Friday, Feb 22, 2019, 6:17 pm · By Julia Conley
A U.S. District judge ruled Thursday that U.S. Labor Secretary Alexander Acosta committed a crime in 2007 when, as a U.S. prosecutor at the time, he secretly gave a lenient plea deal to a politically-connected billionaire accused of sex trafficking underage girls.
Friday, Feb 22, 2019, 1:42 pm · By Barbara Madeloni
“Don’t start those buses tomorrow,” said Joe White, executive director of the West Virginia School Service Personnel Association.
He was announcing the second statewide education strike in West Virginia in a year, alongside the leaders of the state’s two teacher unions.
Thursday, Feb 21, 2019, 6:48 pm · By Brooke Anderson
Tuesday, Feb 19, 2019, 6:03 pm · By Jeff Schuhrke
On Tuesday, Illinois became the first state in the Midwest to enact legislation phasing in a $15-per-hour minimum wage, giving 1.4 million workers a raise every year between 2020 and 2025.
Thursday, Feb 14, 2019, 3:41 pm · By Rachel M. Cohen
As Denver public school teachers head back to school, ending their first labor stoppage in 25 years, it’s hard to dismiss the impact the nation-wide teacher strikes have had on American politics. As Democratic presidential candidates rush to voice support for the Colorado educators, Denver’s strike marks the ninth major teacher uprising in the last twelve months, with the anniversary of the very first—West Virginia’s—coming up next week.
Thursday, Feb 14, 2019, 1:57 pm · By David Dayen
Amazon announced Thursday the company has canceled its bid to acquire nearly $3 billion in public dollars to locate a facility in New York City—the most substantial setback for corporate welfare in recent memory.
Wednesday, Feb 13, 2019, 12:25 pm · By Michelle Chen
Long before Hondurans were demonized by Trump for “bringing chaos” to the southern border, U.S. consumers welcomed truckloads of Honduran-grown fruit, which have for years streamed through regional trade networks dominated by multinational agribusiness. At the same time, agribusiness has helped drive the poverty and social turmoil in farmworker communities, worsening the misery that so many are fleeing en masse.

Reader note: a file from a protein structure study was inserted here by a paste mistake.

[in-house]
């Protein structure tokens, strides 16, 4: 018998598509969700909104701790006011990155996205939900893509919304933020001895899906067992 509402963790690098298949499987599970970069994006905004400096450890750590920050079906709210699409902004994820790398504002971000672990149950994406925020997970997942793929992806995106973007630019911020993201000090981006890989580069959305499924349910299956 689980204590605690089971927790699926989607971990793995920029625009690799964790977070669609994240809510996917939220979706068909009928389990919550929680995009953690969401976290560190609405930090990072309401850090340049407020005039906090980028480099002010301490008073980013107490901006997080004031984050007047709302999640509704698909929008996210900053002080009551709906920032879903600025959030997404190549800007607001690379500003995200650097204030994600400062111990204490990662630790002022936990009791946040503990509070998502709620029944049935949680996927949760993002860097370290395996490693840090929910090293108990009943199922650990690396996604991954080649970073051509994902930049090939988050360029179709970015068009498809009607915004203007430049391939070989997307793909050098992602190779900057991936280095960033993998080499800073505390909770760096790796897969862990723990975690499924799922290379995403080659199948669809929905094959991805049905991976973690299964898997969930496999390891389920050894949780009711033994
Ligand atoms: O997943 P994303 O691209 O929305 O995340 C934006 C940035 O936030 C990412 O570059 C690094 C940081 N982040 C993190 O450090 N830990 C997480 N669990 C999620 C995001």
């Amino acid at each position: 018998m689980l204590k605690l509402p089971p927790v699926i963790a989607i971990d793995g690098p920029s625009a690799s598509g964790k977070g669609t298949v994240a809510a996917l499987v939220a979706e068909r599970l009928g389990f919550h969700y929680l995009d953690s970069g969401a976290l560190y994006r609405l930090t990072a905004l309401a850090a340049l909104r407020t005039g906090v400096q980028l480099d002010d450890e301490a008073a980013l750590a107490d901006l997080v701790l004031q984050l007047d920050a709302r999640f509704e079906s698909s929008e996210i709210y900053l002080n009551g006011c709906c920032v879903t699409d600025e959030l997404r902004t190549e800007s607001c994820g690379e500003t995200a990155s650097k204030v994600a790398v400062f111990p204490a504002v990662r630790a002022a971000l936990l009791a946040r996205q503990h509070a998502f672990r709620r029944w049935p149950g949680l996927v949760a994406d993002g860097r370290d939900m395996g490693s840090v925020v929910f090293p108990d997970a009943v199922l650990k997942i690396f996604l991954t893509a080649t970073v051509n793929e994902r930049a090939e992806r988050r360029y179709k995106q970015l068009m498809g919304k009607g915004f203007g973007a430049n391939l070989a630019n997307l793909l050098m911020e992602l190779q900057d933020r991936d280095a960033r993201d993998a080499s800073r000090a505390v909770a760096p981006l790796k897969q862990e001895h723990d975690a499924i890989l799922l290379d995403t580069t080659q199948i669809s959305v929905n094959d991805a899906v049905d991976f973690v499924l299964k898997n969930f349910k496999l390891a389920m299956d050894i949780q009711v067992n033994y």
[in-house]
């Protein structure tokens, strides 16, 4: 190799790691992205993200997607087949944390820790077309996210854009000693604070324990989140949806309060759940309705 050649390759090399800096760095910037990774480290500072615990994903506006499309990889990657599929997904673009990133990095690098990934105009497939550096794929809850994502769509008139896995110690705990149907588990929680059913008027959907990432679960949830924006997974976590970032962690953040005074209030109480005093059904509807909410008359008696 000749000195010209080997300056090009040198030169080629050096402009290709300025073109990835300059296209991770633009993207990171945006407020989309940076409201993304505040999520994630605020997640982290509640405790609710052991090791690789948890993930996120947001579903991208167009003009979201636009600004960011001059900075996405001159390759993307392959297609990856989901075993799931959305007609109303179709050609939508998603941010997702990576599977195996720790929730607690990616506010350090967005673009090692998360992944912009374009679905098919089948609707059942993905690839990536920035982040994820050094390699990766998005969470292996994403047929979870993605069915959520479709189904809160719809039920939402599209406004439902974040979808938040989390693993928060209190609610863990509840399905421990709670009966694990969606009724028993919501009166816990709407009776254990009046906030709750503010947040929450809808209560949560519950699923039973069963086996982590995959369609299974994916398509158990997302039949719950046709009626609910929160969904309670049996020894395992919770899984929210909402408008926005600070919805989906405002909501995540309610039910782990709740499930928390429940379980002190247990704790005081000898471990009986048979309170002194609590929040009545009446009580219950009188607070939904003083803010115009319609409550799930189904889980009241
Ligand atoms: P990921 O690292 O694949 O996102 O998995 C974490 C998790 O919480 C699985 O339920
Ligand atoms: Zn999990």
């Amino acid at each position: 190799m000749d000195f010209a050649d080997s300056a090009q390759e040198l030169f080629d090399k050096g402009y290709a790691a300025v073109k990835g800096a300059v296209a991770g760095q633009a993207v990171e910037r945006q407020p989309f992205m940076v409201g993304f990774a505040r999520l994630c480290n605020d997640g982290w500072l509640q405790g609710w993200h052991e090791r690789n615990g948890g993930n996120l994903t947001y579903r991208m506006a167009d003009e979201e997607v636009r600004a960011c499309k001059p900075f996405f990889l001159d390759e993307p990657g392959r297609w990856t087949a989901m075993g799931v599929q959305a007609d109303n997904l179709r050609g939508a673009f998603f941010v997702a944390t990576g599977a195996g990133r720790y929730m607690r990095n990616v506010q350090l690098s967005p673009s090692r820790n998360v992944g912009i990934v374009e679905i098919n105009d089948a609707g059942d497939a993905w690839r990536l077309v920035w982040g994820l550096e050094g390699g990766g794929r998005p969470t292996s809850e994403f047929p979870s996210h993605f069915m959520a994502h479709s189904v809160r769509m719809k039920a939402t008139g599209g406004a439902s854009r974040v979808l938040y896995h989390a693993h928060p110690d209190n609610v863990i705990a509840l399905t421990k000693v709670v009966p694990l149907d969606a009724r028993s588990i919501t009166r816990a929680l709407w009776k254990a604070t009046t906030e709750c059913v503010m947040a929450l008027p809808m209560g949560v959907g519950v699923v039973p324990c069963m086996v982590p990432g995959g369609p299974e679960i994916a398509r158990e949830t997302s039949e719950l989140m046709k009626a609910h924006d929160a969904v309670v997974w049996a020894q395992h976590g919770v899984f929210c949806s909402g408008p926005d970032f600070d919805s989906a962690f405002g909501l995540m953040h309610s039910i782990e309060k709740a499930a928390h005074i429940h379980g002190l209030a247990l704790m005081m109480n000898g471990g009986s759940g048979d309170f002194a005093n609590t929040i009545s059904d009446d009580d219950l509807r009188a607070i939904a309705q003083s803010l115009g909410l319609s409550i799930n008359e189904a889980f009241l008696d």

Tuesday, Feb 12, 2019, 4:27 pm · By Kelsey Ray
Update: On Feb. 14, Denver teachers reached a tentative deal with the local school district that includes significant pay increases, and suspended their strike.
On Monday, more than 5,000 teachers, parents and students from public schools across Denver took part in a festive rally on the steps of the Colorado state capitol. The demonstration marked the first day of a teacher strike to demand higher base salaries and a pay scale system that’s clear, predictable and that will allow teachers to afford to live in the neighborhoods where they work.
Tuesday, Feb 12, 2019, 12:55 pm · By Hayley Breden in conversation with Michael Arria
On February 11, public school teachers in Denver, Colorado went on strike after 15 months of attempted negotiations with the school district. The Denver Classroom Teachers Association, which represents the city’s 5000-plus teachers, is looking for higher salaries and changes to the districts bonus system, in which extra “merit pay” for teachers is calculated in a vague and inconsistent way.
Friday, Feb 8, 2019, 4:12 pm · By Alex Press
After taking their union drive public on Thursday, workers from Anchor Brewing Company, a San Francisco institution that was founded in 1896 and stands as one of the country’s oldest craft breweries, rallied in the Mission District. The workers estimate 75 people showed up to support their union, organized with the International Longshoremen and Warehouse Union (ILWU). Should the workers’ union drive succeed, theirs would be among the first unionized craft breweries in the United States.